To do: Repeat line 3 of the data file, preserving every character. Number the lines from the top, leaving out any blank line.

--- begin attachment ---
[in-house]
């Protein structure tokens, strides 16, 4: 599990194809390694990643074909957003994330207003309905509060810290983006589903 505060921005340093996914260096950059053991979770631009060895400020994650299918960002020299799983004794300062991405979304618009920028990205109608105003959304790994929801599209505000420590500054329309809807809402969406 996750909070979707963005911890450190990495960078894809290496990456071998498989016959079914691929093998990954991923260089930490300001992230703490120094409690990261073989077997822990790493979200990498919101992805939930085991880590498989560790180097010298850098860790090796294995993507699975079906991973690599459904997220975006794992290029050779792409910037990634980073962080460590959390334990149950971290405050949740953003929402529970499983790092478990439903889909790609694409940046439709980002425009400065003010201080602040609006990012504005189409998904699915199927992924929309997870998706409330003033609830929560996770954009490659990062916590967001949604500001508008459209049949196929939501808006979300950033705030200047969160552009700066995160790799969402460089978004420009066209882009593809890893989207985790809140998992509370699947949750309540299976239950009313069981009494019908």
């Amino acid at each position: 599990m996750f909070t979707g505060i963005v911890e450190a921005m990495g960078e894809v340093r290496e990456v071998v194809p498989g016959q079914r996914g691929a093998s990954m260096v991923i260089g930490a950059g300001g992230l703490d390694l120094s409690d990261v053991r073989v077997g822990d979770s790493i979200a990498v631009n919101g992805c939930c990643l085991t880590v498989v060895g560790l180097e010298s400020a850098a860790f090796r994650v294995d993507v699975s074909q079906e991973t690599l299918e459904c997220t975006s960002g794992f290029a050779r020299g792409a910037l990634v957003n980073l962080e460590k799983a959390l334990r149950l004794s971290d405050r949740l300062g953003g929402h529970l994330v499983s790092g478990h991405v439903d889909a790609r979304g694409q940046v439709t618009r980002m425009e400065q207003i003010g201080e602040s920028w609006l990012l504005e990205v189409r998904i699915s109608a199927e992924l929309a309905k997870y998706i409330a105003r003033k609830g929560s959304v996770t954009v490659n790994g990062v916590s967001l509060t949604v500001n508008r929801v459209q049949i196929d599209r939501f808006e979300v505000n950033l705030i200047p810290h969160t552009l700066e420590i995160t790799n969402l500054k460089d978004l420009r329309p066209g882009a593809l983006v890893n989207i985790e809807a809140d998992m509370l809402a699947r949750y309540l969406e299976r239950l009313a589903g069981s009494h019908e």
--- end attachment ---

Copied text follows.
């Amino acid at each position: 599990m996750f909070t979707g505060i963005v911890e450190a921005m990495g960078e894809v340093r290496e990456v071998v194809p498989g016959q079914r996914g691929a093998s990954m260096v991923i260089g930490a950059g300001g992230l703490d390694l120094s409690d990261v053991r073989v077997g822990d979770s790493i979200a990498v631009n919101g992805c939930c990643l085991t880590v498989v060895g560790l180097e010298s400020a850098a860790f090796r994650v294995d993507v699975s074909q079906e991973t690599l299918e459904c997220t975006s960002g794992f290029a050779r020299g792409a910037l990634v957003n980073l962080e460590k799983a959390l334990r149950l004794s971290d405050r949740l300062g953003g929402h529970l994330v499983s790092g478990h991405v439903d889909a790609r979304g694409q940046v439709t618009r980002m425009e400065q207003i003010g201080e602040s920028w609006l990012l504005e990205v189409r998904i699915s109608a199927e992924l929309a309905k997870y998706i409330a105003r003033k609830g929560s959304v996770t954009v490659n790994g990062v916590s967001l509060t949604v500001n508008r929801v459209q049949i196929d599209r939501f808006e979300v505000n950033l705030i200047p810290h969160t552009l700066e420590i995160t790799n969402l500054k460089d978004l420009r329309p066209g882009a593809l983006v890893n989207i985790e809807a809140d998992m509370l809402a699947r949750y309540l969406e299976r239950l009313a589903g069981s009494h019908e």